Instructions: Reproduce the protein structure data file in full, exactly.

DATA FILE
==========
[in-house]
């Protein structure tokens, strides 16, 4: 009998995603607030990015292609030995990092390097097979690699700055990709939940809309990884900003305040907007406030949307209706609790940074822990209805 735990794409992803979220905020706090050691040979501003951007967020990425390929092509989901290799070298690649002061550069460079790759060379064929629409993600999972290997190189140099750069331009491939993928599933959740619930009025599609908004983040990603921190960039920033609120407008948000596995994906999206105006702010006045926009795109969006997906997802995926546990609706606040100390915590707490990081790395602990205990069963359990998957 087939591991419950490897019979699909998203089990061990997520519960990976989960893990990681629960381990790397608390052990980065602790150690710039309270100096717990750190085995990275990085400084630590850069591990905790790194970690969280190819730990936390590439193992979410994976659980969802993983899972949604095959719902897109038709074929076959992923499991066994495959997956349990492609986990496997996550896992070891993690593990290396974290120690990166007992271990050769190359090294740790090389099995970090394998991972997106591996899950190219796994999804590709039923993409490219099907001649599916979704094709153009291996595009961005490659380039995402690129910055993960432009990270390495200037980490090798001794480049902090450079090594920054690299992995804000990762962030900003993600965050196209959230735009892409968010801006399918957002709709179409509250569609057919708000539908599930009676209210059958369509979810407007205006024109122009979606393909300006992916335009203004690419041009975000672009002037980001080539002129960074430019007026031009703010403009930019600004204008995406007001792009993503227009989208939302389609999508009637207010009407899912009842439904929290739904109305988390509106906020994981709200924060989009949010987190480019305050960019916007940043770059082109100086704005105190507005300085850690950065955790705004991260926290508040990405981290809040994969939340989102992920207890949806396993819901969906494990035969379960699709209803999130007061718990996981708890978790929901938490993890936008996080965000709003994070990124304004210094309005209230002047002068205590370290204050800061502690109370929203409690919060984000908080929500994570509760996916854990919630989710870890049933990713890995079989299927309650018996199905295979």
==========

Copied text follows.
[in-house]
């Protein structure tokens, strides 16, 4: 009998995603607030990015292609030995990092390097097979690699700055990709939940809309990884900003305040907007406030949307209706609790940074822990209805 735990794409992803979220905020706090050691040979501003951007967020990425390929092509989901290799070298690649002061550069460079790759060379064929629409993600999972290997190189140099750069331009491939993928599933959740619930009025599609908004983040990603921190960039920033609120407008948000596995994906999206105006702010006045926009795109969006997906997802995926546990609706606040100390915590707490990081790395602990205990069963359990998957 087939591991419950490897019979699909998203089990061990997520519960990976989960893990990681629960381990790397608390052990980065602790150690710039309270100096717990750190085995990275990085400084630590850069591990905790790194970690969280190819730990936390590439193992979410994976659980969802993983899972949604095959719902897109038709074929076959992923499991066994495959997956349990492609986990496997996550896992070891993690593990290396974290120690990166007992271990050769190359090294740790090389099995970090394998991972997106591996899950190219796994999804590709039923993409490219099907001649599916979704094709153009291996595009961005490659380039995402690129910055993960432009990270390495200037980490090798001794480049902090450079090594920054690299992995804000990762962030900003993600965050196209959230735009892409968010801006399918957002709709179409509250569609057919708000539908599930009676209210059958369509979810407007205006024109122009979606393909300006992916335009203004690419041009975000672009002037980001080539002129960074430019007026031009703010403009930019600004204008995406007001792009993503227009989208939302389609999508009637207010009407899912009842439904929290739904109305988390509106906020994981709200924060989009949010987190480019305050960019916007940043770059082109100086704005105190507005300085850690950065955790705004991260926290508040990405981290809040994969939340989102992920207890949806396993819901969906494990035969379960699709209803999130007061718990996981708890978790929901938490993890936008996080965000709003994070990124304004210094309005209230002047002068205590370290204050800061502690109370929203409690919060984000908080929500994570509760996916854990919630989710870890049933990713890995079989299927309650018996199905295979």